Real estate rose in the U.S., helped by a drop in interest rates and weaker dollar. Domestically, regional malls/retail recovered by gaining several percent, while apartments were generally flat. Foreign REITs in Asia and Europe continued their strength with returns stronger than those in the U.S.

Commodities gained several percent on the week, led by the energy group, which rebounded +5%, while precious and industrial metals gained to a lesser degree, and agriculture fell back in contrast to the prior few weeks. West Texas Intermediate Crude oil moved higher from $44.23 to $46.54/barrel upon reports from the International Energy Agency noting sharper demand growth (China being a key factor) and inventories falling in the U.S. a bit.

Sources: FocusPoint Solutions, American Association for Individual Investors (AAII), Associated Press, Barclays Capital, Bloomberg, Deutsche Bank, FactSet, Financial Times, Goldman Sachs, JPMorgan Asset Management, Kiplinger's, Marketfield Asset Management, Minyanville, Morgan Stanley, MSCI, Morningstar, Northern Trust, Oppenheimer Funds, Payden & Rygel, PIMCO, Rafferty Capital Markets, LLC, Schroder's, Standard & Poor's, The Conference Board, Thomson Reuters, U.S. Bureau of Economic Analysis, U.S. Federal Reserve, Wells Capital Management, Yahoo!, Zacks Investment Research. Index performance is shown as total return, which includes dividends, with the exception of MSCI-EM, which is quoted as price return/excluding dividends. Performance for the MSCI-EAFE and MSCI-EM indexes is quoted in U.S. Dollar investor terms.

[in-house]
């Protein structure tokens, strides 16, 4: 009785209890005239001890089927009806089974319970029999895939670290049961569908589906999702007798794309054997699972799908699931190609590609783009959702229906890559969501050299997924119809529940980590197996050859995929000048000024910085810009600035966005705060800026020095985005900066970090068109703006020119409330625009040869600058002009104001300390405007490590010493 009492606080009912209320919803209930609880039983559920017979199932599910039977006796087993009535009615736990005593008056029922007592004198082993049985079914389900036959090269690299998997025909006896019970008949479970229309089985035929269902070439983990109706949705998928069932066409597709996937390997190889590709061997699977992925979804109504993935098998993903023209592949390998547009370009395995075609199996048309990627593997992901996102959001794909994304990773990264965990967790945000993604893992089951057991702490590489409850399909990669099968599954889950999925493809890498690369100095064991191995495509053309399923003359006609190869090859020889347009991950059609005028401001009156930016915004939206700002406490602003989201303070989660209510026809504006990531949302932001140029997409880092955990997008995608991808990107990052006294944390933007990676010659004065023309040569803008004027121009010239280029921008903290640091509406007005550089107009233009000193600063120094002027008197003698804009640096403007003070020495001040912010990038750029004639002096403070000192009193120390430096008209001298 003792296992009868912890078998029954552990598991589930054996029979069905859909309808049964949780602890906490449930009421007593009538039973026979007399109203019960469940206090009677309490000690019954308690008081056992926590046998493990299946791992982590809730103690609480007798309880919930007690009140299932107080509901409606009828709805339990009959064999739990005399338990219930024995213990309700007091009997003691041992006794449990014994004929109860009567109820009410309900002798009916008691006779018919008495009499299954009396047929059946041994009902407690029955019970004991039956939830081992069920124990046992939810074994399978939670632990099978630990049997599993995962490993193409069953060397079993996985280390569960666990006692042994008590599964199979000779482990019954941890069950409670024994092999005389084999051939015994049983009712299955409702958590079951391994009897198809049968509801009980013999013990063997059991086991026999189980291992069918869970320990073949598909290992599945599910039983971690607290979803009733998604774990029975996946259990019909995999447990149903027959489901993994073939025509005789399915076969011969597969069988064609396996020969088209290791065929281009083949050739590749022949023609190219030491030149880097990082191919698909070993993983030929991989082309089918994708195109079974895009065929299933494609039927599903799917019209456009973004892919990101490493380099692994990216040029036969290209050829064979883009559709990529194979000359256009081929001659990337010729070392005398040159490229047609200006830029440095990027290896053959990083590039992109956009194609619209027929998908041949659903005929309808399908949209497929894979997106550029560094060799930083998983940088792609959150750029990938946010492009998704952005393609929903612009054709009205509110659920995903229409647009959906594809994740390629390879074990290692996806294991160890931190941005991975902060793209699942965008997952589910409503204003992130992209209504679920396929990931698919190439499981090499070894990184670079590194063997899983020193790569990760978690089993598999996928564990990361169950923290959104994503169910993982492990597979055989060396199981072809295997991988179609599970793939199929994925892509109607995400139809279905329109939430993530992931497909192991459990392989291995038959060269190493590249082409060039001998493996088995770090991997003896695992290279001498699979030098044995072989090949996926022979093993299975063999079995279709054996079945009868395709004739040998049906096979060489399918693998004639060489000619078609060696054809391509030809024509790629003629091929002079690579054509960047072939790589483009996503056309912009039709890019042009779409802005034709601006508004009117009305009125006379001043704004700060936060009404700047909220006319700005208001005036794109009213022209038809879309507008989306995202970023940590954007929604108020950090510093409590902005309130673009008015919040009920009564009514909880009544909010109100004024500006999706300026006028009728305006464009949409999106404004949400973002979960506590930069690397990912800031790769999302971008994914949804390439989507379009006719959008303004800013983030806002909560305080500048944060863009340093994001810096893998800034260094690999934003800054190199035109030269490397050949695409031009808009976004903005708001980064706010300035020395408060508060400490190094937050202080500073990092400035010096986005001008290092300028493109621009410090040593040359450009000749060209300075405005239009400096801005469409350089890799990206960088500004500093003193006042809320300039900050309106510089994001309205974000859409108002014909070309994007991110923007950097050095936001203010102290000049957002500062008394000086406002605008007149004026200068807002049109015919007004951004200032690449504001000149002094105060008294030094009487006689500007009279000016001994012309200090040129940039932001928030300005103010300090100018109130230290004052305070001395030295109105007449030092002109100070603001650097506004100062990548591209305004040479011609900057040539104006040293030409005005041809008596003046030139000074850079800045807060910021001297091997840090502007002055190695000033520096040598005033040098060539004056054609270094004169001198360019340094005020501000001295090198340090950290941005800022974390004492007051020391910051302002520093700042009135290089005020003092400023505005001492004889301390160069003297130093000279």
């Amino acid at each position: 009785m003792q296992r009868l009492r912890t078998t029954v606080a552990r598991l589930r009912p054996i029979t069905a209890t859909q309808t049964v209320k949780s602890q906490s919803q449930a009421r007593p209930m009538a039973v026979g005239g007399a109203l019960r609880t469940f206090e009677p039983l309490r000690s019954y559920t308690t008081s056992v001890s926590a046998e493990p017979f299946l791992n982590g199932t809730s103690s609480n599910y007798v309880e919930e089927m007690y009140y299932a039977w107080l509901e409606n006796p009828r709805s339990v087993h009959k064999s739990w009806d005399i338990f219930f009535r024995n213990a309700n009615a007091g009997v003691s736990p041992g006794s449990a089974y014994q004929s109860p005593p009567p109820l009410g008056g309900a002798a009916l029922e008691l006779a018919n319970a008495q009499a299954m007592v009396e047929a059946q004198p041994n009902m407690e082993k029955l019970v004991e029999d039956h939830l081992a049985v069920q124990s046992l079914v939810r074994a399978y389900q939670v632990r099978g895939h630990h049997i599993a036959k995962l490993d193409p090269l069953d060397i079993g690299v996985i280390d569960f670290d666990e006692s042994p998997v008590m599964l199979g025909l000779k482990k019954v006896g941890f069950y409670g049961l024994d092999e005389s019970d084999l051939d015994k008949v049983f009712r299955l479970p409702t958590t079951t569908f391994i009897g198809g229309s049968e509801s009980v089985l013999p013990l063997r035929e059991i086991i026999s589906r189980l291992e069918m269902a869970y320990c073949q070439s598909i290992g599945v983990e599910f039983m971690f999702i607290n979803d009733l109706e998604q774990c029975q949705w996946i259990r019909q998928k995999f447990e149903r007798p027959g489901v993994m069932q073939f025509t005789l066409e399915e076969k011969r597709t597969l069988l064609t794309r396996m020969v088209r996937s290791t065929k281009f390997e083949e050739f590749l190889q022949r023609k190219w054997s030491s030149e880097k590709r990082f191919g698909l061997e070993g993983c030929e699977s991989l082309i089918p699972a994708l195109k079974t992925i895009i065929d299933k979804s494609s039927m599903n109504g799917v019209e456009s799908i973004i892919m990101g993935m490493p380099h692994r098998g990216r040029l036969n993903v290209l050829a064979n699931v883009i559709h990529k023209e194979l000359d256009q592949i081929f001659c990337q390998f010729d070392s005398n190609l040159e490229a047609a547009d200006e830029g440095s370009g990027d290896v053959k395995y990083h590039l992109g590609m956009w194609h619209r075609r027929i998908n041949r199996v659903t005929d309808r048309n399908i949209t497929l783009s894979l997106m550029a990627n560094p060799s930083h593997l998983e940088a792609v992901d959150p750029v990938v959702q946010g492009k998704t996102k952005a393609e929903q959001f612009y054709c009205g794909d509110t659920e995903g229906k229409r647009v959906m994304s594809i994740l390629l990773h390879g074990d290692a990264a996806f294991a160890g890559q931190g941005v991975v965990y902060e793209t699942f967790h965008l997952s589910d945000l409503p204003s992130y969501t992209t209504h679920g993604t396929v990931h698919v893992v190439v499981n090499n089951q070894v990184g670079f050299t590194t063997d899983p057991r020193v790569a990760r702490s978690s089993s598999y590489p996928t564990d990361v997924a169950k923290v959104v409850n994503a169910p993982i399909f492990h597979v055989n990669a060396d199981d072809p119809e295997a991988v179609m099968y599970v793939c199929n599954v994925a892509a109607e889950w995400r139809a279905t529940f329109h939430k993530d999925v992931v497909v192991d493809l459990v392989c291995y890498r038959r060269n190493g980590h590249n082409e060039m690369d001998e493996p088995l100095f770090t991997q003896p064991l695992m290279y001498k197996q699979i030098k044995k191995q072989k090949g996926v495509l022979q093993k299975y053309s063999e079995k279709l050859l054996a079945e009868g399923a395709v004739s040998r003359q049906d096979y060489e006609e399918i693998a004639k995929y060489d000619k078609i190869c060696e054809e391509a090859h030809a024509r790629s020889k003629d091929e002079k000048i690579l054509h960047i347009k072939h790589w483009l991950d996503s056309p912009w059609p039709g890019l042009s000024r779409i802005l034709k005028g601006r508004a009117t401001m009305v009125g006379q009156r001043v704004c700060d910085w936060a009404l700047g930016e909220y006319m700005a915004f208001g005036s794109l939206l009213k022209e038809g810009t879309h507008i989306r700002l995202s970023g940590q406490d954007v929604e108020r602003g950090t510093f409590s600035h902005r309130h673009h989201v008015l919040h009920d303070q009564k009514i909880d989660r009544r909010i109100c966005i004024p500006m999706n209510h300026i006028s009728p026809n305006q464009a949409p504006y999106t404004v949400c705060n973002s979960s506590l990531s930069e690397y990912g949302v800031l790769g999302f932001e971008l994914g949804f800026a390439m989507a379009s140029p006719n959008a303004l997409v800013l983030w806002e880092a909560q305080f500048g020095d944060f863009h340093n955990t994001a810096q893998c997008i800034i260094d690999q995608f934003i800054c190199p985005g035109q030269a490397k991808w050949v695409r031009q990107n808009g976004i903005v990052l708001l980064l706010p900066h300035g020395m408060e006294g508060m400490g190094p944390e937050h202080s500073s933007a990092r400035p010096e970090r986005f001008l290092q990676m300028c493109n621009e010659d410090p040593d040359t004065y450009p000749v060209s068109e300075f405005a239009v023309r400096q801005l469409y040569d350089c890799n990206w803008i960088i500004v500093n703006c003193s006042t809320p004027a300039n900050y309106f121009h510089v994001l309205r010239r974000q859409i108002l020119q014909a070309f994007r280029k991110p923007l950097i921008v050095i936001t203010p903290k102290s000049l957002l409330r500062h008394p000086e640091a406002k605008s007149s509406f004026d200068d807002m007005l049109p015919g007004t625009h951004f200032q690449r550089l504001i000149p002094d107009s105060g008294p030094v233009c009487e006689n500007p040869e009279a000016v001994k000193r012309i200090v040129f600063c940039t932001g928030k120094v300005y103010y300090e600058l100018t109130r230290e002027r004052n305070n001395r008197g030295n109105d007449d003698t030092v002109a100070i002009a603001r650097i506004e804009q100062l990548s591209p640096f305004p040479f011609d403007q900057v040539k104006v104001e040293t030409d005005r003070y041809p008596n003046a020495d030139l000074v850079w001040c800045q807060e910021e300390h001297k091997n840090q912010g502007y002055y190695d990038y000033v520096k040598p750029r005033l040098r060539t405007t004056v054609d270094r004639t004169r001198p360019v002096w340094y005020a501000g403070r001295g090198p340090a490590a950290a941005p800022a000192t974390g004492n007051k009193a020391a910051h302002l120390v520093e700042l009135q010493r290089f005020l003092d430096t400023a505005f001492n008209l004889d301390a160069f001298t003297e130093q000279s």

The information above has been obtained from sources considered reliable, but no representation is made as to its completeness, accuracy or timeliness. All information and opinions expressed are subject to change without notice. Information provided in this report is not intended to be, and should not be construed as, investment, legal or tax advice; and does not constitute an offer, or a solicitation of any offer, to buy or sell any security, investment or other product. FocusPoint Solutions, Inc. is a registered investment advisor.

Notes key: (+) positive/encouraging development, (0) neutral/inconclusive/no net effect, (-) negative/discouraging development.

Additional Reading

Read the previous Weekly Review for July 10, 2017.